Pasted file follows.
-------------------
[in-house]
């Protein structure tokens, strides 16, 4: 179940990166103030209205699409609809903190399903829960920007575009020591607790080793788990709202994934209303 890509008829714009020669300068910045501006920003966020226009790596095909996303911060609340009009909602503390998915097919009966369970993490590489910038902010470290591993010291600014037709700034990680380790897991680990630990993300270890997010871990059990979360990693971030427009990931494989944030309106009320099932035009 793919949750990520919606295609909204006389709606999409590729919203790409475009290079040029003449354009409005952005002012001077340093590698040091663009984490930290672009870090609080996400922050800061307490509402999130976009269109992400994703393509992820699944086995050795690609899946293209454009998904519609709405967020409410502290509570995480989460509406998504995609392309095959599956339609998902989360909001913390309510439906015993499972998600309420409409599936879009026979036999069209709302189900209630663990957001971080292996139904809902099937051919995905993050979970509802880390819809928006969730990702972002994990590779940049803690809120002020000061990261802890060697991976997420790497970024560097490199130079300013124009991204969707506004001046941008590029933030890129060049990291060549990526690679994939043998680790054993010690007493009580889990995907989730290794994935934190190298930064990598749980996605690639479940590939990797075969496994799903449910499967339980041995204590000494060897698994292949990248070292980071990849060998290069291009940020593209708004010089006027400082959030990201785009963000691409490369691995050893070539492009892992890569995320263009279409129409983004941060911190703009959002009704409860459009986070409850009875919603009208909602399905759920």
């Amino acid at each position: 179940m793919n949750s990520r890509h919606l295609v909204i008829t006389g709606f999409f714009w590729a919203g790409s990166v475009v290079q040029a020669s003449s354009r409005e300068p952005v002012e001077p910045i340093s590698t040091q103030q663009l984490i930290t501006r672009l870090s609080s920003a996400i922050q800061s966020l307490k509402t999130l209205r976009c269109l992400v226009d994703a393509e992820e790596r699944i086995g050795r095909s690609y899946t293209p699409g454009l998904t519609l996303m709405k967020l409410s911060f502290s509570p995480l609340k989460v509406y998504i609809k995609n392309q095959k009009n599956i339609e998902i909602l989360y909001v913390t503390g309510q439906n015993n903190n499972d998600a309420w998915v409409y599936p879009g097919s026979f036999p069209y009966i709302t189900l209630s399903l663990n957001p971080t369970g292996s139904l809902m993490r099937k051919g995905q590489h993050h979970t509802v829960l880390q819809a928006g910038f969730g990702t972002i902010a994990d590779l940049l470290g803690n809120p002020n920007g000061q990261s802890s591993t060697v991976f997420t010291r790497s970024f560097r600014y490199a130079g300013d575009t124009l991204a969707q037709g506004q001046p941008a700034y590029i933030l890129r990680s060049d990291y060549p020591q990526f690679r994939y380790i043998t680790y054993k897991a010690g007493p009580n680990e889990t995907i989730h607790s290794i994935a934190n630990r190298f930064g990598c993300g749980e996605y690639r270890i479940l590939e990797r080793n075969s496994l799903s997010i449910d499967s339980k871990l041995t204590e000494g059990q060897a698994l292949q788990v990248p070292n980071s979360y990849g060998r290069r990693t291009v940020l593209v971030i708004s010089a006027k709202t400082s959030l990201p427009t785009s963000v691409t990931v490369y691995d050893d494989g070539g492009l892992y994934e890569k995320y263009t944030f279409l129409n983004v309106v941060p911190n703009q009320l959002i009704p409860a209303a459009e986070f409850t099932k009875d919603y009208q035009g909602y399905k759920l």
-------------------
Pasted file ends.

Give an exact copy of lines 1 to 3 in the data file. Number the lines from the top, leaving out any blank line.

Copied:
[in-house]
């Protein structure tokens, strides 16, 4: 179940990166103030209205699409609809903190399903829960920007575009020591607790080793788990709202994934209303 890509008829714009020669300068910045501006920003966020226009790596095909996303911060609340009009909602503390998915097919009966369970993490590489910038902010470290591993010291600014037709700034990680380790897991680990630990993300270890997010871990059990979360990693971030427009990931494989944030309106009320099932035009 793919949750990520919606295609909204006389709606999409590729919203790409475009290079040029003449354009409005952005002012001077340093590698040091663009984490930290672009870090609080996400922050800061307490509402999130976009269109992400994703393509992820699944086995050795690609899946293209454009998904519609709405967020409410502290509570995480989460509406998504995609392309095959599956339609998902989360909001913390309510439906015993499972998600309420409409599936879009026979036999069209709302189900209630663990957001971080292996139904809902099937051919995905993050979970509802880390819809928006969730990702972002994990590779940049803690809120002020000061990261802890060697991976997420790497970024560097490199130079300013124009991204969707506004001046941008590029933030890129060049990291060549990526690679994939043998680790054993010690007493009580889990995907989730290794994935934190190298930064990598749980996605690639479940590939990797075969496994799903449910499967339980041995204590000494060897698994292949990248070292980071990849060998290069291009940020593209708004010089006027400082959030990201785009963000691409490369691995050893070539492009892992890569995320263009279409129409983004941060911190703009959002009704409860459009986070409850009875919603009208909602399905759920």
């Amino acid at each position: 179940m793919n949750s990520r890509h919606l295609v909204i008829t006389g709606f999409f714009w590729a919203g790409s990166v475009v290079q040029a020669s003449s354009r409005e300068p952005v002012e001077p910045i340093s590698t040091q103030q663009l984490i930290t501006r672009l870090s609080s920003a996400i922050q800061s966020l307490k509402t999130l209205r976009c269109l992400v226009d994703a393509e992820e790596r699944i086995g050795r095909s690609y899946t293209p699409g454009l998904t519609l996303m709405k967020l409410s911060f502290s509570p995480l609340k989460v509406y998504i609809k995609n392309q095959k009009n599956i339609e998902i909602l989360y909001v913390t503390g309510q439906n015993n903190n499972d998600a309420w998915v409409y599936p879009g097919s026979f036999p069209y009966i709302t189900l209630s399903l663990n957001p971080t369970g292996s139904l809902m993490r099937k051919g995905q590489h993050h979970t509802v829960l880390q819809a928006g910038f969730g990702t972002i902010a994990d590779l940049l470290g803690n809120p002020n920007g000061q990261s802890s591993t060697v991976f997420t010291r790497s970024f560097r600014y490199a130079g300013d575009t124009l991204a969707q037709g506004q001046p941008a700034y590029i933030l890129r990680s060049d990291y060549p020591q990526f690679r994939y380790i043998t680790y054993k897991a010690g007493p009580n680990e889990t995907i989730h607790s290794i994935a934190n630990r190298f930064g990598c993300g749980e996605y690639r270890i479940l590939e990797r080793n075969s496994l799903s997010i449910d499967s339980k871990l041995t204590e000494g059990q060897a698994l292949q788990v990248p070292n980071s979360y990849g060998r290069r990693t291009v940020l593209v971030i708004s010089a006027k709202t400082s959030l990201p427009t785009s963000v691409t990931v490369y691995d050893d494989g070539g492009l892992y994934e890569k995320y263009t944030f279409l129409n983004v309106v941060p911190n703009q009320l959002i009704p409860a209303a459009e986070f409850t099932k009875d919603y009208q035009g909602y399905k759920l």